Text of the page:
Hello my name is Merle Patchett and I am a cultural geographer, writer and freelance curator. The main image for this blog is a recreation of Richard Long’s A Line Made by Walking (1967).
The original photograph was taken by Long on a journey to St Martin’s from his home in Bristol. Between hitchhiking lifts, he stopped in a field in Wiltshire where he walked backwards and forwards until the flattened turf caught the sunlight and became visible as a line. He photographed this work, recording his physical interventions within the landscape.
Although this artwork underplays the artist’s corporeal presence, it anticipates a more widespread interest in non-representational and performative art practices in the art world. The piece is also the first of many performative walks undertaken by the artist and demonstrates how Long had already found a visual language for his lifelong concerns with walking, mapping and impermanence.
“A map is just one more layer, a mark laid down upon thousands of other layers of human geographic history on the surface of the land” Richard Long.
Since the 1960’s cultural geographers have been involved in a project to ‘deconstruct the map ‘; that is deconstruct the notion of the map as an objective form of knowledge. The belief upheld by cartographers that their approach was ‘scientific’ and therefore ‘untainted by social factors’ was famously deconstructed by the geographer J. B. Harley in his paper ‘Deconstructing the Map’ (1991). Harley argued that the ‘rules of cartography’ and the ‘rules of society’ were mutually reinforcing the same image of the world. Instead of being scientifically neutral, Harley underlined the fact that all maps are ideological – that they are embedded within cultural and social values and beliefs that say as much about the mapper as the mapped.
It is now increasingly recognised that cartography is a contested practice, embedded within particular sets of power relations, and that maps are bound up with the production and reproduction of social life. Yet while, as geographers have argued, maps are preeminently a language of power, not protest, Katherine Harmon makes clear in her book The Map as Art: Contemporary Artists Explore Cartography (2009) that there has also been an exponential increase in artists subverting the practice of cartography for both political and more playful purposes (Long’s work being an early example). Harmon reviews how artists have appropriated and twisted cartographic conventions over the past thirty years in order to delve into issues as varied as garbage to globalization, migration to extraordinary rendition.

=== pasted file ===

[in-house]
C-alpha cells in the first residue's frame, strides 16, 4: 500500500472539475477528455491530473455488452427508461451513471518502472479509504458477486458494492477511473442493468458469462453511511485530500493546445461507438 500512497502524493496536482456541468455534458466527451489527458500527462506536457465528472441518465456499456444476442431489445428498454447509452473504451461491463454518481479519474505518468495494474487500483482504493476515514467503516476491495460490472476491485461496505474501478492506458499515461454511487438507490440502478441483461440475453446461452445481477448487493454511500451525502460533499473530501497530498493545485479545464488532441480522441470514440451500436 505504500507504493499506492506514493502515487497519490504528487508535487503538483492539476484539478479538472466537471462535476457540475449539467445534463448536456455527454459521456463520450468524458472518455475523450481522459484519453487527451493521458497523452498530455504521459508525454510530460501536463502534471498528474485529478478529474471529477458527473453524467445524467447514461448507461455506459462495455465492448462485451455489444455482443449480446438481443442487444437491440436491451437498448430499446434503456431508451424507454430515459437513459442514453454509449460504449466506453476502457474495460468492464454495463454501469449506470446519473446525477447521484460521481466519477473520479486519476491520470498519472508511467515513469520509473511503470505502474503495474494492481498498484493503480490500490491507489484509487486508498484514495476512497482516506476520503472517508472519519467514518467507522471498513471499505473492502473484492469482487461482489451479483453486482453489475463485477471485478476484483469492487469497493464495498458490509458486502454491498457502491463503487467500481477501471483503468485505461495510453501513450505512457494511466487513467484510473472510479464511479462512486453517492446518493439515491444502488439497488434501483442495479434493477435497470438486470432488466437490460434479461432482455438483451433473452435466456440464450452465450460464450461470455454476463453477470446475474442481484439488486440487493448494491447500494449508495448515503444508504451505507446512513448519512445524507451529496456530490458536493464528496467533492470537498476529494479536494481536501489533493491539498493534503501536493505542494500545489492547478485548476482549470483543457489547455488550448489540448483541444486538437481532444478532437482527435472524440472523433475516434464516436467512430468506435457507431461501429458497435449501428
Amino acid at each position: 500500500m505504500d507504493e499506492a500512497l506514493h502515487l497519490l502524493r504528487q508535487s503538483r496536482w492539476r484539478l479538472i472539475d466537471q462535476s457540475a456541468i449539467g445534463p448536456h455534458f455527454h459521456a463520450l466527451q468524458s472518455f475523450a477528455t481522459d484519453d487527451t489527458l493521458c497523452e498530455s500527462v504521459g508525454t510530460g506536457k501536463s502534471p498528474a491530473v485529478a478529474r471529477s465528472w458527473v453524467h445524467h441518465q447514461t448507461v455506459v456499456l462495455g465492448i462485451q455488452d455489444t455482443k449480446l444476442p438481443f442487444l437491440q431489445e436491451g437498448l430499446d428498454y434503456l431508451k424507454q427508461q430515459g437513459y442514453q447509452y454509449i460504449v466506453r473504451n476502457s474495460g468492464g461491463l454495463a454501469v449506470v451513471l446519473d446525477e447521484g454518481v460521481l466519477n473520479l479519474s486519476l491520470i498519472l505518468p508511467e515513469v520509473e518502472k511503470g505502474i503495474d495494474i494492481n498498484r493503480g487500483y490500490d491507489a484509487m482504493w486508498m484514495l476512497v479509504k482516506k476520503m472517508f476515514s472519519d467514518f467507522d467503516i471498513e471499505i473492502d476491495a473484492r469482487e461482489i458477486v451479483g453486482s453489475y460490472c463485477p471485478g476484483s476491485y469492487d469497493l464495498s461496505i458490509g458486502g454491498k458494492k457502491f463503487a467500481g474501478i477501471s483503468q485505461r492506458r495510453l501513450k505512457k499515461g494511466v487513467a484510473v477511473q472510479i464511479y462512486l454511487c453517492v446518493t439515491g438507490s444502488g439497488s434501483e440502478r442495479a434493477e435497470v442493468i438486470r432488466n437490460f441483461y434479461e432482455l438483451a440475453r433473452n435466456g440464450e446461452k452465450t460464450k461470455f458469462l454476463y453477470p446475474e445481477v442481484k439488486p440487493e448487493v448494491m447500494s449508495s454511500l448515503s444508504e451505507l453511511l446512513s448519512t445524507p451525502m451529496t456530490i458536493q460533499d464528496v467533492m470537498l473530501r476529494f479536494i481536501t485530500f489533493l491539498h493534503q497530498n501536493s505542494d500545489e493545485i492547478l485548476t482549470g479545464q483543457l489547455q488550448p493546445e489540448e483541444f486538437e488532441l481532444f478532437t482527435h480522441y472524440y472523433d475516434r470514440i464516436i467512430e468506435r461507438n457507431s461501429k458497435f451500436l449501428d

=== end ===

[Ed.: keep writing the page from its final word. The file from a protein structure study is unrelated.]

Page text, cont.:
Having recently moved from Scotland to the province of Alberta, Canada the ‘map’ paintings of Landon Mackenzie have caught my attention.
Through her Saskatchewan Paintings (1993) MacKenzie set out to explore the complex relationship between politics and how the land of this landlocked central province has been visually represented over time. The area’s huge swaths of unpopulated land have been clocked in associations with limitless and ruggedness. Yet when researching historical maps of the region made by white settlers in the 19th century Mackenzie noticed that labels and boundaries changed form year to year and was “quite alarmed to see a map when First Peoples owned all the land and a map three years later showing that they owned none of it”. Yet instead of simply re-presenting these maps and archival material, Mackenzie uses them as points of departure “generating her own spaces, iconography and ambiguous stories through the act of painting” (Harmon 2009: 69).
For example in the painting Tracking Athabasca: Macke It to Thy Other Side (Land of Little Sticks) she included the personal stories of Doris Whitehead, a friend of Cree, Chipewyan and Scottish ancestry. Whitehead sketched the layout of her childhood village as they both sat on the painting’s large canvas. Mackenzie then reworked the map, adding and layering up elements from other maps and sources. Whitehead had also related the story that she was the descendent of Governor Simpson, a Scottish factor at Fort Chipewan who was rumored to have fathered more than two hundred children during his tenure, and Mackenzie painted trails of white sperm across the painting to reference this trail of European DNA across the region.
In Mackenzie’s hands Athabasca, and the province of Alberta more generally, therefore becomes a cultural construct marked by ideas of entitlement and potential and her method of obscuring text and building up cartographic layers empahsises “how records and maps both reveal and conceal history” (Harmon 2009: 69).